Just over two months from the stock market’s lowest point (at least thus far) this year in late-March, a number of pundits are wondering whether its growth-led rally has legs to continue into the year’s second half. Many answer this question with variations of “no.” Some see more downside ahead, pointing to the bear market’s short duration. Others claim that whichever way broad markets head, growth’s huge outperformance this year means a reversal looms. Both theories seemingly hinge on mean reversion—a common investing flaw, in our view, since markets are never “due” to reverse course tied to the gravitational pull of an average or norm.
Mean reversion is another way to refer to the “law of averages.” The thinking goes, if an extreme event occurs, the opposite will inevitably transpire to preserve the historical average. Variations of this argument arise often in markets. As the last bull market went on to become history’s longest, folks frequently fretted that its longer-than-average length meant imminent trouble. Similarly, many spent much of the last bull market worrying far-lower-than-average interest rates would revert, dooming a “bond bubble.”
But now, such theories are mushrooming tied to various aspects of stocks’ recent swings. For example, some argue stocks can’t be in a new bull market yet because bear markets have averaged 14 months in length since 1950.[i] A few compare the COVID bear market to some of history’s biggest—most of which lasted 18 months and required more than five-and-a-half years to regain all-time highs.[ii] Their conclusion: Stocks won’t return to pre-lockdown highs until 2025. Beyond the duration debate, other observers have pondered whether a style leadership shift is afoot. Growth has led value for years, leading many to speculate a reversal is “due.” Yet it didn’t happen. Now, with growth stocks leading value by 26.5 percentage points in the trailing 12 months—the widest gap in decades—proponents argue that long-awaited rotation must be at hand.[iii]
In our view, though, mean reversion doesn’t impact markets and shouldn’t form the basis of an investment decision. For one, long-term averages consist of individually extreme components that display no particular pattern. Just as bull markets aren’t uniform, bear market returns and durations fluctuate, too.
Exhibit 1: S&P 500 Bear Markets Since 1929
Source: Global Financial Data, Inc. and FactSet, as of 3/19/2020. S&P 500 Price Index, 1/3/1928 – 3/9/2009.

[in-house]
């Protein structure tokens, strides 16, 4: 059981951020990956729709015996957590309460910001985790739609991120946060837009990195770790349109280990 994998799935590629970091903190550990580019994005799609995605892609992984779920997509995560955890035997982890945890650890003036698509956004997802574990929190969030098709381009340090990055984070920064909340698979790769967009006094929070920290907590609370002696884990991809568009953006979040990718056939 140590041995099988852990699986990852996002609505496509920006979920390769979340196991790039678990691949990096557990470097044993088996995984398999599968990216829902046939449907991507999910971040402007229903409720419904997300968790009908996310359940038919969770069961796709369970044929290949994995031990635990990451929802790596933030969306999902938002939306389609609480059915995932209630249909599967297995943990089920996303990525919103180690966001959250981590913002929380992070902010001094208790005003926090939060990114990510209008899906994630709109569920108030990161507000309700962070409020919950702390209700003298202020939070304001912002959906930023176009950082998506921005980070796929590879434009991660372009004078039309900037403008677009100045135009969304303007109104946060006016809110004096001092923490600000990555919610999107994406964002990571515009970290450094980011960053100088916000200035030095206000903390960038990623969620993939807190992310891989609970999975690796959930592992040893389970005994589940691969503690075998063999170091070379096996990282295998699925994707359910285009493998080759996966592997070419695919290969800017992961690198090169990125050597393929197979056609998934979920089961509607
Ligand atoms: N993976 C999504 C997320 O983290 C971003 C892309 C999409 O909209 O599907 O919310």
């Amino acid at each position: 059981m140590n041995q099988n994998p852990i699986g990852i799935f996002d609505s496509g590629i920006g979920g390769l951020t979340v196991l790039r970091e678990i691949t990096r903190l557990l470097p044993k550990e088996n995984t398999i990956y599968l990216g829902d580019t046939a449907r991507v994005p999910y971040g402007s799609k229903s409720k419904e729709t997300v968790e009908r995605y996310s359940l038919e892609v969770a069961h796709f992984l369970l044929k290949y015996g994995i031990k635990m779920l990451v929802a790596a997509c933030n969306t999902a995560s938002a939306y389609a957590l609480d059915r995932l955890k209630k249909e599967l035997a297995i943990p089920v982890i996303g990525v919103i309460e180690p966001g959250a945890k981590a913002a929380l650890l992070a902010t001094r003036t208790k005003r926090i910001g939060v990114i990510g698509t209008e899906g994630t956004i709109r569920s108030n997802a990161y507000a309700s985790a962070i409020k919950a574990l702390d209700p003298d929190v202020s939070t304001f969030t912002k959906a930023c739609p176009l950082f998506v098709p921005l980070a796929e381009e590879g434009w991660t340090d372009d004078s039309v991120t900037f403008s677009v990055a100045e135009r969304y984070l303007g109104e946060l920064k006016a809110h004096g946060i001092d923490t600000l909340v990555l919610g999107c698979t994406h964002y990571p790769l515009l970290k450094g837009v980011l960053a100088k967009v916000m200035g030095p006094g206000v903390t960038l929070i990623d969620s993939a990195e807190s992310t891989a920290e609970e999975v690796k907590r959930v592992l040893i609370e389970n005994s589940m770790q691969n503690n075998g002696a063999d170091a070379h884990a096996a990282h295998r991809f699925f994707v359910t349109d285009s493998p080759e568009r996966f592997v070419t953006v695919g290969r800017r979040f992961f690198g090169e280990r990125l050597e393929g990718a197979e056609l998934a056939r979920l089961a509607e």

Note: We aren’t arguing the bear market is over. Hindsight is the only way to know that—and it can take many months. But should March 23 end up holding as the low, this bear market’s cumulative returns would be -34.0%, equaling the post-1950 average.[iv] Yet duration-wise, the bear market would have lasted a little more than a month—the shortest in modern history. Those presuming it still had many months to go based solely on long-term averages would have missed significant early bull market returns.
We believe similar logic applies to the growth versus value debate. Value’s relative lag stems from recent economic trends. Since value stocks are usually in economically sensitive sectors, they tend to move with the business cycle. During recession, value stocks typically get hit harder, sending prices to irrationally low levels. That, coupled with rampant pessimism common at bear market bottoms, tees up value stocks for a big rebound at the onset of the next bull market. As the bull market matures, growth eventually takes the lead as investors start preferring companies with faster earnings growth and higher margins. This leadership shift happened in the 2009 – 2020 bull market. Value led from 2009 – 2012 before giving way to growth, which then led for years. Many thought that positioned growth stocks for a massive decline in the next bear market—reverting returns toward the mean.
But that hasn’t happened. Growth has overall led during the downturn and the upturn thus far. In that way, the coronavirus-related bear market looks more like a correction. When the bear market began, the global economy was still growing and investor sentiment was far from euphoric. In a typical business cycle, recession forces businesses to cut excesses—setting the stage for smaller value firms to do well during the recovery. But if the global economy returns to some semblance of normalcy soon, the economic trends from the past bull market may persist—thereby potentially continuing to favor growth. For that trend to reverse, value proponents would likely have to capitulate—a sign of plunging sentiment—possible, but not assured. In that scenario, the gap between reality and rock-bottom expectations would be bullish for value stocks. That is possible—and it is something we are closely monitoring. But making a choice merely based on mean reversion doesn’t seem sound to us.
The key to any market outlook isn’t what happened and how it relates to historical averages. It is the future—and how that reality relates to expectations.
[i] “Could This Be More Than a Bear Market Rally?” Justin Waring, UBS, April 9, 2020.
[ii] Source: “A Reality Check for Market Bulls: It’s Going to Be a Long Slog for Stocks,” Howard Gold, MarketWatch, April 8, 2020.
[iii] “Growth Stocks Outperforming Value by Widest Margin in Decades,” Akane Otani, The Wall Street Journal, May 19, 2020. Outperformance figure source: FactSet, as of 5/29/2020. Russell 1000 Value Total Return Index and Russell 1000 Growth Total Return Index, 5/28/2019 – 5/28/2020.
[iv] Source: FactSet, as of 5/27/2020. S&P 500 Price Index, 2/19/2020 – 3/23/2020.
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